The statements listed in this section (and any synonyms for them)
implicitly end any transaction active in the current session, as
if you had done a
executing the statement. As of MySQL 5.5.3, most of these
statements also cause an implicit commit after executing; for
additional details, see the end of this section.
Data definition language (DDL)
statements that define or modify database objects.
ALTER DATABASE ... UPGRADE DATA DIRECTORY
CREATE TABLE and
DROP TABLE statements do not
commit a transaction if the
keyword is used. (This does not apply to other operations on
temporary tables such as
INDEX, which do cause a commit.) However, although
no implicit commit occurs, neither can the statement be rolled
back, which means that the use of such statements causes
transactional atomicity to be violated. For example, if you
TEMPORARY TABLE and then roll back the transaction,
the table remains in existence.
CREATE TABLE ...
SELECT causes an implicit commit before and after
the statement is executed when you are creating nontemporary
tables. (No commit occurs for
CREATE TEMPORARY TABLE
... SELECT.) This is to prevent an issue during
replication where the table could be created on the master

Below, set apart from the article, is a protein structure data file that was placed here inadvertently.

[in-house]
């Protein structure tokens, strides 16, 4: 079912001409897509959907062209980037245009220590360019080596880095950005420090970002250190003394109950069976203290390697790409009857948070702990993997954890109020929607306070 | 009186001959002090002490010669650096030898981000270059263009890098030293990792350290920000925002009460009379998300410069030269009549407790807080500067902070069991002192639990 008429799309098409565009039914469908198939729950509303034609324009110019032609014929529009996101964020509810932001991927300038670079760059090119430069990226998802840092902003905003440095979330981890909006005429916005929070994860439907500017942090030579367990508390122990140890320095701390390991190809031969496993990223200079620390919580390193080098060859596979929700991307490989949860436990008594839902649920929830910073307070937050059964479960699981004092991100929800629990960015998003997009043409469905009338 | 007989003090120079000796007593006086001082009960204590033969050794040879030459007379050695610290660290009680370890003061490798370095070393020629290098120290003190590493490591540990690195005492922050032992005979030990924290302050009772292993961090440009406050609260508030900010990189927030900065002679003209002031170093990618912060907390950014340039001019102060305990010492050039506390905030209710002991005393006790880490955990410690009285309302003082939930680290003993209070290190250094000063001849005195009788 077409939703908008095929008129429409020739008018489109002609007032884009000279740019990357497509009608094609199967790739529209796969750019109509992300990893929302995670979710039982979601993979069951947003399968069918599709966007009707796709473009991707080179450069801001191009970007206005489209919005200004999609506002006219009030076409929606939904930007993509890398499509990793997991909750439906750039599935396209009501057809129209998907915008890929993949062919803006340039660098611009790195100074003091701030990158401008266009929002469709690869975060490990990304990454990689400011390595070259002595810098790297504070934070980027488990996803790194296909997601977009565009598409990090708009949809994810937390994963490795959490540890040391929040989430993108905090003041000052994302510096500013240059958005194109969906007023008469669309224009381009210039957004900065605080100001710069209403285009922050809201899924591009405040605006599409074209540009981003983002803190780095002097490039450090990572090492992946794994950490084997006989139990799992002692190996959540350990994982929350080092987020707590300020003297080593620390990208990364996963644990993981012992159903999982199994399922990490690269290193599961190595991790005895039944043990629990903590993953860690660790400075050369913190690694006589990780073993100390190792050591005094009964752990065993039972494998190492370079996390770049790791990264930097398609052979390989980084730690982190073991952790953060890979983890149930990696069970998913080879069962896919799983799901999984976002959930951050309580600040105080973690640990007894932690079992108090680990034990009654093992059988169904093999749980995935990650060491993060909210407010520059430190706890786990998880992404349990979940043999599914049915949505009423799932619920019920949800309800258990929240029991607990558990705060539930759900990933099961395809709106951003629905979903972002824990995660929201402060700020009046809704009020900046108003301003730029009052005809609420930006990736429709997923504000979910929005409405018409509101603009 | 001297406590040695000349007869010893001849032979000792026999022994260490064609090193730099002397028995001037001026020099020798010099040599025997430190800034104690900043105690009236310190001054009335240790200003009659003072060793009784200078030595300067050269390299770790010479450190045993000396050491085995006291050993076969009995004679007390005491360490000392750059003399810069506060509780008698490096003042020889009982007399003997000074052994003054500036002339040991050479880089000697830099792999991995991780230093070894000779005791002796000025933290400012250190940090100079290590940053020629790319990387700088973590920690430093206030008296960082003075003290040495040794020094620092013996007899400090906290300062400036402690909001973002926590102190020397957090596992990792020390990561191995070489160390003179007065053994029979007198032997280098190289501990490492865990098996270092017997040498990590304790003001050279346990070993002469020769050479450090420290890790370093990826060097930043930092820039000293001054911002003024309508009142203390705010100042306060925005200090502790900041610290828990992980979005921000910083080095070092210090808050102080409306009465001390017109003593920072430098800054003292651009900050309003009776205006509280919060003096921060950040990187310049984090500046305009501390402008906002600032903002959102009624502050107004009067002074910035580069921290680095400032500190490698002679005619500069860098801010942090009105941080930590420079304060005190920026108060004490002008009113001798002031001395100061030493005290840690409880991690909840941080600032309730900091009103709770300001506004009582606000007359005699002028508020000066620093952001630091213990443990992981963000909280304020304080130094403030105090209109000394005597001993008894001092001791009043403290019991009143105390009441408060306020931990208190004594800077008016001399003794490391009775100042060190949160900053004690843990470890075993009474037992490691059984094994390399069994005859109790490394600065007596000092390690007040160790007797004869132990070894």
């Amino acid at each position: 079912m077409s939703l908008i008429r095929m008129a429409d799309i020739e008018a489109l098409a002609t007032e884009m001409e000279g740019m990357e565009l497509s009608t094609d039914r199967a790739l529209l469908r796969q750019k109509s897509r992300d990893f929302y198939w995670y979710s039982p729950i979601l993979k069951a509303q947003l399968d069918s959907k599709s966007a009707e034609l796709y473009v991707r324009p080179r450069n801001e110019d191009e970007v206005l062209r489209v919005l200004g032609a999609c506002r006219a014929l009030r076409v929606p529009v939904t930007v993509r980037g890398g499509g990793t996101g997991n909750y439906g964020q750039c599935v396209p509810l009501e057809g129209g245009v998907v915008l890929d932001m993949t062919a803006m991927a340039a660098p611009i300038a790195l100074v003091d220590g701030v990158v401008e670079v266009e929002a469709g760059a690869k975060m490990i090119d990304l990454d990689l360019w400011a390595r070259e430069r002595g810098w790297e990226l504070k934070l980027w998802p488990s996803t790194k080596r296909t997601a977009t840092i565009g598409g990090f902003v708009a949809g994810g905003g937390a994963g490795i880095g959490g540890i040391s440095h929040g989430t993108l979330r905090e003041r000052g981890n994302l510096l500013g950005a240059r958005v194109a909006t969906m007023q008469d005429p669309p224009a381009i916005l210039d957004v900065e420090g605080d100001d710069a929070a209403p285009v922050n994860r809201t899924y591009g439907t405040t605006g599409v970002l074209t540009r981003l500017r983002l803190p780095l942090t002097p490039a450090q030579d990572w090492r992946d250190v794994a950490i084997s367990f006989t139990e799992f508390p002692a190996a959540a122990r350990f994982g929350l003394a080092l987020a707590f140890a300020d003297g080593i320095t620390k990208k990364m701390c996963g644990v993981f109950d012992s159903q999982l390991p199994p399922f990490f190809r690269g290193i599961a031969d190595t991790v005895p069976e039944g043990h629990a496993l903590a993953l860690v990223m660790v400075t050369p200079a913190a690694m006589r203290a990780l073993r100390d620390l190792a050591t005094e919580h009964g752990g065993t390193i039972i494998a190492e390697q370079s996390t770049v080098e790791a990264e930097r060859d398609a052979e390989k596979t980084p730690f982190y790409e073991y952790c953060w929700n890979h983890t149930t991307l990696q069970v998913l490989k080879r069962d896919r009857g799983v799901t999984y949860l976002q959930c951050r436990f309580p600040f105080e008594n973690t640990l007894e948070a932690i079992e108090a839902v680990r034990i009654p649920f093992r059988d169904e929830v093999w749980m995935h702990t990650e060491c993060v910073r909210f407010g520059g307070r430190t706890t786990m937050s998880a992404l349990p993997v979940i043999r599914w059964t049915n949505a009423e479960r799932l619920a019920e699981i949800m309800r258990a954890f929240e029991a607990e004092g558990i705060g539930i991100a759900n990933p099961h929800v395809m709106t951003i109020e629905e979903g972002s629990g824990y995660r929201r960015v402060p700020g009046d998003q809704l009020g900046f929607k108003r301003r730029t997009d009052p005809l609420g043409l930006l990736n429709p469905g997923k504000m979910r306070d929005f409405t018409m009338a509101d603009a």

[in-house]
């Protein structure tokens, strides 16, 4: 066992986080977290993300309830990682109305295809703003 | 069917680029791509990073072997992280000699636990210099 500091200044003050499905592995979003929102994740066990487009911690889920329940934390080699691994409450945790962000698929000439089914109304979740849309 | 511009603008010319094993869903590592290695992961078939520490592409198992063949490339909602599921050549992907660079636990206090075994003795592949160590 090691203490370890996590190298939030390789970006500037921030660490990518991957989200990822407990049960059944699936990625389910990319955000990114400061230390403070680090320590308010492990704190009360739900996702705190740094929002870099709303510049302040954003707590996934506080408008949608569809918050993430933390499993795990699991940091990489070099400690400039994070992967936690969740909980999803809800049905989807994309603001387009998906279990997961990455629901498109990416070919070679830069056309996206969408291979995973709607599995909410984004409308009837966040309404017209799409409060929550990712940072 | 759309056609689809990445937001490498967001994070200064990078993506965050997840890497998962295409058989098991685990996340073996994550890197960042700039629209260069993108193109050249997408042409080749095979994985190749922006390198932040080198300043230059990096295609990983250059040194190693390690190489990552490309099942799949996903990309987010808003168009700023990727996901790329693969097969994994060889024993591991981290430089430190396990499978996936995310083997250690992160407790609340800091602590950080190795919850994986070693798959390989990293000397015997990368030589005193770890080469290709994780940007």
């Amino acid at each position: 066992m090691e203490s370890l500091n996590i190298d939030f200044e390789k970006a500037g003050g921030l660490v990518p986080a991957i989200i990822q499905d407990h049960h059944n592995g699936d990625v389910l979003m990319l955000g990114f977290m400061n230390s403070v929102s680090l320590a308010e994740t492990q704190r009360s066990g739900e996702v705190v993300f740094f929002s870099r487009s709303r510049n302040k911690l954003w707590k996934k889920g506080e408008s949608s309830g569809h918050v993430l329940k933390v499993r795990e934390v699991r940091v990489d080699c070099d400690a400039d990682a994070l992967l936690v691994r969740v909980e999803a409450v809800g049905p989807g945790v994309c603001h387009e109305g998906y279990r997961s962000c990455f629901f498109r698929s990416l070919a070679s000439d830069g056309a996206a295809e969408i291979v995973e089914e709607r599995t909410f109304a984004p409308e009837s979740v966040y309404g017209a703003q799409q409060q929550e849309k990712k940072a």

after a rollback, but fail to be recorded in the binary log,
and therefore not replicated to the slave. For more
information, see Bug #22865.
TABLES commits a transaction only if any tables
currently have been locked with
TABLES to acquire nontransactional table locks. A
commit does not occur for
FLUSH TABLES WITH READ
LOCK because the latter statement does not acquire
Transactions cannot be nested. This is a consequence of the
implicit commit performed for any current transaction when you
TRANSACTION statement or one of its synonyms.
Statements that cause an implicit commit cannot be used in an
XA transaction while the transaction is in an
statement differs from the use of the
keyword that starts a
END compound statement. The latter does not cause an
implicit commit. See Section 13.6.1, “BEGIN ... END Compound-Statement Syntax”.
As of MySQL 5.5.3, most statements that previously caused an implicit commit before executing also do so after executing. The intent is to handle each such statement in its own special transaction because it cannot be rolled back anyway. The following list provides additional details pertaining to this change:
CREATE TABLE variants
CREATE TABLE for
InnoDB tables and
CREATE TABLE ...
SELECT) that previously were special cases no longer
are so because
uniformly causes an implicit commit before and after
Transaction-control and locking statements behave as before.